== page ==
Oh boy, time for an episode that is drier than a Wikipedia article.
— Basically, Kirito suffered brain dam–… uh, even more brain damage, and as a result, modern medicine can’t cure his stupidity. But maybe — just maybe! — we can heal his soul… by playing video games! SEE MOM? I’M NOT WASTING MY LIFE AWAY IN WoW. I’M HEALING MY SOUL!
— Kikuoka then proceeds to spill the beans behind this entire top secret government project to some random civilian girl. Like… why? Isn’t it enough for her to know that Kirito is safe? Oh right, right… we can’t tell a proper SAO story without mountains and mountains of exposition.
— So as predicted, they’re trying to create super AI… but from the “bottom-up.” And somehow, sticking artificial souls into a hyper-realistic MMO is just the way to do that. ‘Cause you see, you don’t want to just give them knowledge and experience. They have to earn it themselves… via a video game!
— This isn’t really developing AI in the traditional sense, though. If characters like Alice and Eugeo are just artificial souls, then sure, I suppose you could pedantically argue that they have intelligence that has been artificially created. But c’mon, they’re essentially humans. These researchers scanned a human soul and created copies, so they have human cognitive processes. Sure, they’re not humans born from flesh and blood like you or me, but they’re still humans. This isn’t the same as actual intelligence somehow emerging from just bits of programming code cobbled together. This is different.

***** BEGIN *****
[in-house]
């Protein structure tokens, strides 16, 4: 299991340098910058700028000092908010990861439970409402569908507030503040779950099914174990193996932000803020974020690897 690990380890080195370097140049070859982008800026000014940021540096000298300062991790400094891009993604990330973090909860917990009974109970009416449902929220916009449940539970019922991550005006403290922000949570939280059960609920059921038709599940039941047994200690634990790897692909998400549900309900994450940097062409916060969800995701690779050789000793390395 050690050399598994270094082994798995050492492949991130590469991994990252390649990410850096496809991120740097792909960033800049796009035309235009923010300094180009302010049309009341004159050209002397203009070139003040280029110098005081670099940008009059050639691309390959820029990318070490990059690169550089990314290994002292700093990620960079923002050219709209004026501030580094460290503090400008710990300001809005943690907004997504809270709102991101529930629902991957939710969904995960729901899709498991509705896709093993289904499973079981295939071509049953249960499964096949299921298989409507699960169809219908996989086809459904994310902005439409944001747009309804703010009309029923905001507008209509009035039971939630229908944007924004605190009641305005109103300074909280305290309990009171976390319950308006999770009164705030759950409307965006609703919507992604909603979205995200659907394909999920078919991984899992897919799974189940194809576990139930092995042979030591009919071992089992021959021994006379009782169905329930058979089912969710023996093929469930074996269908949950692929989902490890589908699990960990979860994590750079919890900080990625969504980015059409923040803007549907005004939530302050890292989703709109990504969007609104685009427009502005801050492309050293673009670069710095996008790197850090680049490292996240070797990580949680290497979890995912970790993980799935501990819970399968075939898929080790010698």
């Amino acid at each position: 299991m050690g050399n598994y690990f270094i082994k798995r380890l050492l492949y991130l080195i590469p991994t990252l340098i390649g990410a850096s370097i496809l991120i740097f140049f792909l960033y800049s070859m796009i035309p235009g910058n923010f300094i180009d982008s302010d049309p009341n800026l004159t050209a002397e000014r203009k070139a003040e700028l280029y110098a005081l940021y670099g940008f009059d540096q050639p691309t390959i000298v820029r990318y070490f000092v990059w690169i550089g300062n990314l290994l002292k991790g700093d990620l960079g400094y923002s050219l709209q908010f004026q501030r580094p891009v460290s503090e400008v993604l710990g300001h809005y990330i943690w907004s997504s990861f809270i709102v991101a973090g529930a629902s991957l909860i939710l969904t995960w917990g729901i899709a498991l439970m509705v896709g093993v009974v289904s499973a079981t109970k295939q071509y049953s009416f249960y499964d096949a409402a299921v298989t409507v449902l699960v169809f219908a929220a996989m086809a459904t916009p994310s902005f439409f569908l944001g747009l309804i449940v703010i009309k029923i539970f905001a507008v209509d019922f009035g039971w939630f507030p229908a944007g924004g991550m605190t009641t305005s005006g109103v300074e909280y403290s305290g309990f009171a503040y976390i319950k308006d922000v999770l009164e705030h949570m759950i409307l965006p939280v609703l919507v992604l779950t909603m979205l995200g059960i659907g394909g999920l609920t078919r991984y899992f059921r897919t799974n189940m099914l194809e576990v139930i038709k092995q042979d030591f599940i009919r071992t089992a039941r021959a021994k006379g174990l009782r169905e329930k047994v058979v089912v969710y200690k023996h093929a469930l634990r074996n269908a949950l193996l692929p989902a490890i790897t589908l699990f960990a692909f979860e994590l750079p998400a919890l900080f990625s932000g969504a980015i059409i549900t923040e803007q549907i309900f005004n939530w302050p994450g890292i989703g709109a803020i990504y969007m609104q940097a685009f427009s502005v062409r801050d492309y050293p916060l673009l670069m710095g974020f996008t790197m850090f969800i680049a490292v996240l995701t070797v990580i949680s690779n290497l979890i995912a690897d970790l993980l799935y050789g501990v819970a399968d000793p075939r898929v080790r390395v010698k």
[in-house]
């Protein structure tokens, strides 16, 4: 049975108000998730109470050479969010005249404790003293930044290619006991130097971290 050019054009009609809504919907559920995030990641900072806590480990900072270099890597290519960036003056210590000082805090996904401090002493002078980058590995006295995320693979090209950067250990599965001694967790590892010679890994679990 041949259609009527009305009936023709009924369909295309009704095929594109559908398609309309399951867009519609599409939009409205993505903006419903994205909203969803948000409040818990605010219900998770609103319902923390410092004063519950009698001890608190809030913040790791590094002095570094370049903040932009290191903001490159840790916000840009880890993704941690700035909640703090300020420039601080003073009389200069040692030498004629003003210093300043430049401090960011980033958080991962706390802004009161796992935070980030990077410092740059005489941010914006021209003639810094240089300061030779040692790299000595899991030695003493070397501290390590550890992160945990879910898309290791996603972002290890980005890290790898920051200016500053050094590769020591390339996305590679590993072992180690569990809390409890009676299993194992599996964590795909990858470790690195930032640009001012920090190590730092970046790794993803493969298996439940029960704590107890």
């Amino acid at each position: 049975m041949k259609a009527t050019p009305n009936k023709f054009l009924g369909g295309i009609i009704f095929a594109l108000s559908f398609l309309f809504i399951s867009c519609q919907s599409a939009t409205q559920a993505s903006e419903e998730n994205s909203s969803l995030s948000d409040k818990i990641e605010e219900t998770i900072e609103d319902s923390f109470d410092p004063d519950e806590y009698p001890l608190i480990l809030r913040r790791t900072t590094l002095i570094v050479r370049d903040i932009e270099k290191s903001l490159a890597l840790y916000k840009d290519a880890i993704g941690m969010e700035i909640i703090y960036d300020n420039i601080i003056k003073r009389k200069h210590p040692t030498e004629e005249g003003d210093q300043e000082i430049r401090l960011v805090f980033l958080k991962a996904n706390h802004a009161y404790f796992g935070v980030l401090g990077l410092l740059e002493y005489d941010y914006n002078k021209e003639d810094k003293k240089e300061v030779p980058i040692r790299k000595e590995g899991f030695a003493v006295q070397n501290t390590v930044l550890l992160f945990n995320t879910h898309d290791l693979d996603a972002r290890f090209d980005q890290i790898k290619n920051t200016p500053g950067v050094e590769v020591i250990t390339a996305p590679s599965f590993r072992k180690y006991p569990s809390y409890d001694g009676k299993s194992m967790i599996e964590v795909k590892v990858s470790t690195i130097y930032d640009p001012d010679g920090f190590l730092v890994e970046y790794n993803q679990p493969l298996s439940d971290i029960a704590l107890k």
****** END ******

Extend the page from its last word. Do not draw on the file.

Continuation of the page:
— I guess some people would argue that the brain is just like a computer, but that’s a vast oversimplification. But anyways…
— …more exposition. Sweet.
— So we have the age-old problem of a clone mistaking itself for the original, but this time, we’re dealing with souls in a machine. Kinda like brains in a vat, too. Higa, one of the researchers, proceeds to talk to a copy of himself. Obviously, there’s something very inhuman about this.
— Direct copies don’t see themselves as copies. Again, they see themselves as the real deal, and when confronted by this incongruity, their souls eventually fall apart. They become incapable of rational thought. From start to finish, we see a direct copy of a soul deteriorate in just over a minute. I guess we find this disturbing, because we accept that these are legitimate human souls trapped in a machine — legitimate humans souls born to be experimented on and eventually implode, because our human psychology — we speculate — wouldn’t be able to cope with such a situation.